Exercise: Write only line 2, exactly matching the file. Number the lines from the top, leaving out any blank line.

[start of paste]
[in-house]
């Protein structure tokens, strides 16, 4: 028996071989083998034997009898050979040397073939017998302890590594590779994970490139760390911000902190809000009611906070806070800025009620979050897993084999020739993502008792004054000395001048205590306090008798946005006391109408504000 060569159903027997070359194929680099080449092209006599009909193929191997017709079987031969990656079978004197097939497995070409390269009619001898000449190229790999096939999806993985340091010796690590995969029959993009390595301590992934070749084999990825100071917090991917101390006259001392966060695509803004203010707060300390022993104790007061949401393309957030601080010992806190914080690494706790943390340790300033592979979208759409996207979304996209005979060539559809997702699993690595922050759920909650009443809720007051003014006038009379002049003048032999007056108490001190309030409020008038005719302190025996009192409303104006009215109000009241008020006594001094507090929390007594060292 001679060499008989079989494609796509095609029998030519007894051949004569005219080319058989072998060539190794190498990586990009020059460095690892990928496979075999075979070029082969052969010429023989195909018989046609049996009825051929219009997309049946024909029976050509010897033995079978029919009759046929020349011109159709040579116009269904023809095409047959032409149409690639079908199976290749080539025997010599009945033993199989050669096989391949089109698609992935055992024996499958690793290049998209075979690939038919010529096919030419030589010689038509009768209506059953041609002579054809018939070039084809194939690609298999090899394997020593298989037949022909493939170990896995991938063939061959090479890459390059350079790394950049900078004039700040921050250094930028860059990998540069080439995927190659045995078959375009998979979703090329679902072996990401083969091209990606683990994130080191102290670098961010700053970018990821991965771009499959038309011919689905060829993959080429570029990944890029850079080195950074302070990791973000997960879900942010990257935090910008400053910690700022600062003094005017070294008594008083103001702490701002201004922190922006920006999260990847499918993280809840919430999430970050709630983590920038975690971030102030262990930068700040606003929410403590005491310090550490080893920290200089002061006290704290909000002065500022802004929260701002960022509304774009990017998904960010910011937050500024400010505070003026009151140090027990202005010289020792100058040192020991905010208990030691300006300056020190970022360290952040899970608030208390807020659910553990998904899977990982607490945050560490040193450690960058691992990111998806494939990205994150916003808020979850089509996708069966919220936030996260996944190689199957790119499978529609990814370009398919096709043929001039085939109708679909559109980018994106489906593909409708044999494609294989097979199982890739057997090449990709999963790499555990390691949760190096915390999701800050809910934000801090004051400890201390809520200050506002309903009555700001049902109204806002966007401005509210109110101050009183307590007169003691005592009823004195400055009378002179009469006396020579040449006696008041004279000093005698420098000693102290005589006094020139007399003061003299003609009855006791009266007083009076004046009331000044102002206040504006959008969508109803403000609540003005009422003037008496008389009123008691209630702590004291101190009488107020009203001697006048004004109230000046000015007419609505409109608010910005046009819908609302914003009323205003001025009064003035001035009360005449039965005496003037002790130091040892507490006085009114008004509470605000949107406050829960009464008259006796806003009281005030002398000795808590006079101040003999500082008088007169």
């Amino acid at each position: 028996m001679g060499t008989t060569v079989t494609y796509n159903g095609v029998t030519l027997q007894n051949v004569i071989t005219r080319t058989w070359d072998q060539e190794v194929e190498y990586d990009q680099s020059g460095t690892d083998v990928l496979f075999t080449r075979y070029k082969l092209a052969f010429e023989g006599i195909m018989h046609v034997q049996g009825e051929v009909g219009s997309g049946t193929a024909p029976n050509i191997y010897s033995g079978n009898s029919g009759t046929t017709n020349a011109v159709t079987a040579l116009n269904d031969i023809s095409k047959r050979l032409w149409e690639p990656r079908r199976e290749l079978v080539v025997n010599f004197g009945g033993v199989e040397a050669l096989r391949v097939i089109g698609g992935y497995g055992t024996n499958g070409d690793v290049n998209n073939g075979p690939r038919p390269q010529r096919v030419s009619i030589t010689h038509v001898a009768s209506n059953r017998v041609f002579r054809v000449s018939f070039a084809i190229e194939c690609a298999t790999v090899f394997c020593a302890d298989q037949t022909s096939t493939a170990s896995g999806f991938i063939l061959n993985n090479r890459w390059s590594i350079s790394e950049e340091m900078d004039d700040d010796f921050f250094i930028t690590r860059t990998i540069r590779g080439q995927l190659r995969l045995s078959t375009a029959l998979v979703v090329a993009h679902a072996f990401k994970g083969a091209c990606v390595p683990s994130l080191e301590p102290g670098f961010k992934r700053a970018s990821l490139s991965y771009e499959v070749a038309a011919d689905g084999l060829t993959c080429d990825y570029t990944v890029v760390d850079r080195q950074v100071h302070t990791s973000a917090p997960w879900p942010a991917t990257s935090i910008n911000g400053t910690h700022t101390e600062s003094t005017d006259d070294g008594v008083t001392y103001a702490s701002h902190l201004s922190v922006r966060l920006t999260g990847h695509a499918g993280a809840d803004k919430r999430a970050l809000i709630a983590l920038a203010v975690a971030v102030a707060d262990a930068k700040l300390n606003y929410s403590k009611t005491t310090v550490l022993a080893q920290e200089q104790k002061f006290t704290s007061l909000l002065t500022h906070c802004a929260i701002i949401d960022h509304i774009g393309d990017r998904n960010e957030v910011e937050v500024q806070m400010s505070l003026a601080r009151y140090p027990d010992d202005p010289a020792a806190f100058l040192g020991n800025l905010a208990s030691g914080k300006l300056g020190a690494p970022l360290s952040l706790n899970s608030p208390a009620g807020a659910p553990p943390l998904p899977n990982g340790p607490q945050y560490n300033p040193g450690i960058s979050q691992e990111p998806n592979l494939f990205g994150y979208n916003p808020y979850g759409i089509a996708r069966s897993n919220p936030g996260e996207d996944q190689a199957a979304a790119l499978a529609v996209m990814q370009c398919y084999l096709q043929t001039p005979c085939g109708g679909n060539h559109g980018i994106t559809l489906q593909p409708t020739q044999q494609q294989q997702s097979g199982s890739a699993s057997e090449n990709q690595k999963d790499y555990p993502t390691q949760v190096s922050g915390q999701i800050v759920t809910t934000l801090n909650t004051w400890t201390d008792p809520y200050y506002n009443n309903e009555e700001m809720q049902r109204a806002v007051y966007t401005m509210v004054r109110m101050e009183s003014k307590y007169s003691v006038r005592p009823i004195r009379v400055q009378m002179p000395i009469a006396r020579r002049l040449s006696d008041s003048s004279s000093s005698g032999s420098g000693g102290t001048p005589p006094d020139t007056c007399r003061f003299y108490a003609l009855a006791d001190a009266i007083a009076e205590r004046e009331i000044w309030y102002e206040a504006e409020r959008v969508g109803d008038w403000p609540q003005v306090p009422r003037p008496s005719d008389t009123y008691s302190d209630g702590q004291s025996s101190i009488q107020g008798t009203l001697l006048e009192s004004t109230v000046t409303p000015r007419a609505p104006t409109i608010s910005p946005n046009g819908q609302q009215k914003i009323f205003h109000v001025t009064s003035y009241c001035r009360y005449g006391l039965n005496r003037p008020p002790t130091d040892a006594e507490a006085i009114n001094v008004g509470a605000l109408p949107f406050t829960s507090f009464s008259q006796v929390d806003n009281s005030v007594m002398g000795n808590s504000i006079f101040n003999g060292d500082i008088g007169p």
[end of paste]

């Protein structure tokens, strides 16, 4: 028996071989083998034997009898050979040397073939017998302890590594590779994970490139760390911000902190809000009611906070806070800025009620979050897993084999020739993502008792004054000395001048205590306090008798946005006391109408504000 060569159903027997070359194929680099080449092209006599009909193929191997017709079987031969990656079978004197097939497995070409390269009619001898000449190229790999096939999806993985340091010796690590995969029959993009390595301590992934070749084999990825100071917090991917101390006259001392966060695509803004203010707060300390022993104790007061949401393309957030601080010992806190914080690494706790943390340790300033592979979208759409996207979304996209005979060539559809997702699993690595922050759920909650009443809720007051003014006038009379002049003048032999007056108490001190309030409020008038005719302190025996009192409303104006009215109000009241008020006594001094507090929390007594060292 001679060499008989079989494609796509095609029998030519007894051949004569005219080319058989072998060539190794190498990586990009020059460095690892990928496979075999075979070029082969052969010429023989195909018989046609049996009825051929219009997309049946024909029976050509010897033995079978029919009759046929020349011109159709040579116009269904023809095409047959032409149409690639079908199976290749080539025997010599009945033993199989050669096989391949089109698609992935055992024996499958690793290049998209075979690939038919010529096919030419030589010689038509009768209506059953041609002579054809018939070039084809194939690609298999090899394997020593298989037949022909493939170990896995991938063939061959090479890459390059350079790394950049900078004039700040921050250094930028860059990998540069080439995927190659045995078959375009998979979703090329679902072996990401083969091209990606683990994130080191102290670098961010700053970018990821991965771009499959038309011919689905060829993959080429570029990944890029850079080195950074302070990791973000997960879900942010990257935090910008400053910690700022600062003094005017070294008594008083103001702490701002201004922190922006920006999260990847499918993280809840919430999430970050709630983590920038975690971030102030262990930068700040606003929410403590005491310090550490080893920290200089002061006290704290909000002065500022802004929260701002960022509304774009990017998904960010910011937050500024400010505070003026009151140090027990202005010289020792100058040192020991905010208990030691300006300056020190970022360290952040899970608030208390807020659910553990998904899977990982607490945050560490040193450690960058691992990111998806494939990205994150916003808020979850089509996708069966919220936030996260996944190689199957790119499978529609990814370009398919096709043929001039085939109708679909559109980018994106489906593909409708044999494609294989097979199982890739057997090449990709999963790499555990390691949760190096915390999701800050809910934000801090004051400890201390809520200050506002309903009555700001049902109204806002966007401005509210109110101050009183307590007169003691005592009823004195400055009378002179009469006396020579040449006696008041004279000093005698420098000693102290005589006094020139007399003061003299003609009855006791009266007083009076004046009331000044102002206040504006959008969508109803403000609540003005009422003037008496008389009123008691209630702590004291101190009488107020009203001697006048004004109230000046000015007419609505409109608010910005046009819908609302914003009323205003001025009064003035001035009360005449039965005496003037002790130091040892507490006085009114008004509470605000949107406050829960009464008259006796806003009281005030002398000795808590006079101040003999500082008088007169």